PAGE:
The annual rite of fall begins as new students move to Cottey College and Nevada. First-year students begin arriving Friday, August 17, followed shortly thereafter by the arrival of the second-, third-, and fourth-year students on Sunday, August 19. The citizens of Nevada and surrounding communities are to be advised of the increase in pedestrian traffic on Austin Boulevard and are asked to exercise caution.
To help Nevada merchants extend greetings to the families and students, the College sent “Welcome Cottey” signs to every business in town. Businesses are encouraged to post the welcome signs in their storefronts or other prominent location.
Orientation activities will include a Cottey Community Partner Fair at the Franklin P. Norman Community Center, from 6-8 p.m., Saturday, August 18. The Partner Fair, which is funded by a grant through Missouri Campus Compact, allows students to become familiar with area businesses and churches as well as service organizations and clubs that would like to recruit students for volunteer opportunities, service learning projects, local internships, and undergraduate research. Businesses, churches, and civic organizations are encouraged to showcase their products and services through displays, promotional materials, samples, giveaways, and demonstrations.
For more information on Cottey volunteers and interns or to register for the 2018 Cottey Community Partner Fair, contact Renee Hampton, coordinator for career planning and experiential learning, at 667-6333, ext. 2184, or email email@example.com. The registration deadline is Wednesday, August 15, at 5 p.m.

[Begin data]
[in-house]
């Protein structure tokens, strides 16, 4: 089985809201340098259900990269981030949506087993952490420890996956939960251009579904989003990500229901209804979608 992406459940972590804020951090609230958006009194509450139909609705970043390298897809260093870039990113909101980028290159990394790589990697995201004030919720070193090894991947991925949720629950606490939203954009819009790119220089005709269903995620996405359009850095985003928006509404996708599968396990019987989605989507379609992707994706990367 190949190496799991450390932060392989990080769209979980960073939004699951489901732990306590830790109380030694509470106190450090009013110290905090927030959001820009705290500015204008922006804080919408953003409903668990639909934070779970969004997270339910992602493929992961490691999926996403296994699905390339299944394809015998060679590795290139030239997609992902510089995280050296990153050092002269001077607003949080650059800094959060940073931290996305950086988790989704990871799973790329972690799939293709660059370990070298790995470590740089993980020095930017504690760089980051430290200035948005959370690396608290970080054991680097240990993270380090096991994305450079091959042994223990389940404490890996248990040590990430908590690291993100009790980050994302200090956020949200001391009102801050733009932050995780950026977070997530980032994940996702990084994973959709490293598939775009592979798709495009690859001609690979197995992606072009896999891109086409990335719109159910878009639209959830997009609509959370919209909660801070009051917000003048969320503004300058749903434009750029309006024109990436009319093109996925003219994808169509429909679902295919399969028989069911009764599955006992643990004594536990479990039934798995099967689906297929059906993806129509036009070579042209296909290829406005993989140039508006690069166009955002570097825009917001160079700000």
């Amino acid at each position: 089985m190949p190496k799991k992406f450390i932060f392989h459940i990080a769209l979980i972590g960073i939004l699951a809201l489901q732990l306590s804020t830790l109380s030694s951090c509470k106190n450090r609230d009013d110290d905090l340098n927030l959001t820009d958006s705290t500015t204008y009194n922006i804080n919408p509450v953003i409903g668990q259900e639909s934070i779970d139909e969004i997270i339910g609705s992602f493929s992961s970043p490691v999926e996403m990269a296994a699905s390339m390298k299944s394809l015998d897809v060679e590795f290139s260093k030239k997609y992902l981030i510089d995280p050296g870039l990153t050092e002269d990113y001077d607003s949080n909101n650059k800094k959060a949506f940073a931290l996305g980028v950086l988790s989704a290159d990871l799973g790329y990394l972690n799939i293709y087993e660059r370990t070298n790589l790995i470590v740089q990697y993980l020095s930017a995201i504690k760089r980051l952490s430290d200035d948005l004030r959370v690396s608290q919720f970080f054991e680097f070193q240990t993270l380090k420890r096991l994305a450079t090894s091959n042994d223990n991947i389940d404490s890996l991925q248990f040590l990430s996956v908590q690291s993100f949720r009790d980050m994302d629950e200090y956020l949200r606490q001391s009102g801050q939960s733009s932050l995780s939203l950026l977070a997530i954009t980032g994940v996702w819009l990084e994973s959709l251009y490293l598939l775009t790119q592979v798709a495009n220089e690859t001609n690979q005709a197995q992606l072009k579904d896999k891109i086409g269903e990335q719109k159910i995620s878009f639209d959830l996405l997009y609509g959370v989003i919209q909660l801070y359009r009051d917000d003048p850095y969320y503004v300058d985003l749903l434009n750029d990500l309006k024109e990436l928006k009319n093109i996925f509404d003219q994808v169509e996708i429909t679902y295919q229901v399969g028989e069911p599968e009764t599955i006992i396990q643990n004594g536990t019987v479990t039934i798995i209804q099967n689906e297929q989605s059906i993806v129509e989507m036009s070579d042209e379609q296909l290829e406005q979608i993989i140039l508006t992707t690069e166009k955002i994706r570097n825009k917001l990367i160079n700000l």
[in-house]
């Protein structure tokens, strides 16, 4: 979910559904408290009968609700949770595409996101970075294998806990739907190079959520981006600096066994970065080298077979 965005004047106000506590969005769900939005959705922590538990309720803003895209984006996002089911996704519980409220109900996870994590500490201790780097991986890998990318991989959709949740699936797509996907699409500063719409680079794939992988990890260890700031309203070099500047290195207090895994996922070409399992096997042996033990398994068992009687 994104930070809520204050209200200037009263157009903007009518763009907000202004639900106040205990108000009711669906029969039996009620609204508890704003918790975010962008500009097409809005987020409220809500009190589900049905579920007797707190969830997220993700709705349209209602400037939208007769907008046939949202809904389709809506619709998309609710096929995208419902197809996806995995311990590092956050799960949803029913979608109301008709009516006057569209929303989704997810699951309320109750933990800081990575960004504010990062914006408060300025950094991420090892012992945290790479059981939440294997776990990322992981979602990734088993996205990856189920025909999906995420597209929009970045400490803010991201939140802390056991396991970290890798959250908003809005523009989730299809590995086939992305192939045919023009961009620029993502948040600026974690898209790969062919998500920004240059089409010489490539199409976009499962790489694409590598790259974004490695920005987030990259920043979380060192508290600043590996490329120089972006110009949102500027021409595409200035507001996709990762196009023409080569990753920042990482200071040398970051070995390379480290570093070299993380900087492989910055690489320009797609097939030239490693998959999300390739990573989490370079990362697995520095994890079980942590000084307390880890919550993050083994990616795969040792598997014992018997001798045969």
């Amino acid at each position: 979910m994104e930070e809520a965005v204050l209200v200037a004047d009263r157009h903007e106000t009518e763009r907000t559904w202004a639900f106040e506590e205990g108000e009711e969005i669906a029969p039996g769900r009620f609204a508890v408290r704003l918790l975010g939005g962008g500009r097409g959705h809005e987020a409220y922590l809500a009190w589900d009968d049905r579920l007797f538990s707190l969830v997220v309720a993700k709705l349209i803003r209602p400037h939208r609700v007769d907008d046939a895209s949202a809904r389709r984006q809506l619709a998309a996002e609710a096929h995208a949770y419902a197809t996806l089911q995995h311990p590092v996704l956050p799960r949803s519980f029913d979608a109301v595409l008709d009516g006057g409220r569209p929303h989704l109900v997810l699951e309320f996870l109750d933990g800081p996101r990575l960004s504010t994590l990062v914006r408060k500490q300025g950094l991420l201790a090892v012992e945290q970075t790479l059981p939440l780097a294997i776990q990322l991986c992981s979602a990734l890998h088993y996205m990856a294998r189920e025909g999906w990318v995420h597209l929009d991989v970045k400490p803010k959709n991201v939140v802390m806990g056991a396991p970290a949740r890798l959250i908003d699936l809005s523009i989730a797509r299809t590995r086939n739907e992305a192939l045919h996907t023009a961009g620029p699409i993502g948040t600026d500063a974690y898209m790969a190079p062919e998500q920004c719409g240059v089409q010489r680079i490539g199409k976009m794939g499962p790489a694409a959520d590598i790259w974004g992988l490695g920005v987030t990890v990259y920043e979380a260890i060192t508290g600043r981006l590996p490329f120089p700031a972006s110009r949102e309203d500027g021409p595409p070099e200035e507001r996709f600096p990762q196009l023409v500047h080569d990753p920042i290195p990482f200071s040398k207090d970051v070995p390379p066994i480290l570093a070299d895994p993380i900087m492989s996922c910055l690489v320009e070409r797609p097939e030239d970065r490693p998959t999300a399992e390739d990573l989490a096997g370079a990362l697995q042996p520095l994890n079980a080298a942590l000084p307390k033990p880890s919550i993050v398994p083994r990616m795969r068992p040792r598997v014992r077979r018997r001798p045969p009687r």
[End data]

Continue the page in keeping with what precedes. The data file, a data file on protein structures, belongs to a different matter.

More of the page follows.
Classes will begin on Tuesday, August 21.
Opening Convocation will be held at 7 p.m., Tuesday, August 28, in the Haidee and Allen Wild Center for the Arts Auditorium. Dr. Nyoko Muvangua, Cottey Class of 2001, will be the honored speaker at Opening Convocation.
Dr. Muvangua, born and raised in Namibia, focused on economics and philosophy as her areas of study at Cottey. After earning her Associate in Arts degree, Dr. Muvangua transferred to Smith College in Massachusetts where she earned her undergraduate degree in economics. In 2007, she earned her law degree, and in 2010, she earned a Ph.D. in legal philosophy.
In South Africa, the legal profession is divided into two branches: attorneys and advocates. An attorney is the first contact for legal advice and will refer a client to an advocate for specialized expertise in various areas of the law. Dr. Muvangua chose to become an advocate, and after completing her education, moved to Johannesburg where she worked as a legal researcher at the Constitutional Court of South Africa, which is the final court of appeals for constitutional matters. She was later admitted as an advocate of the High Court of South Africa. The High Court hears appeals from lower courts.
Dr. Muvangua received the Outstanding Young Alumna Award from the Cottey College Alumnae Association in 2016. Dr. Muvangua was recognized for her achievements in the legal system in South Africa.
Immediately following Dr. Muvangua’s address, students will participate in one of the oldest traditions on campus, the Signing of the Cottey Book.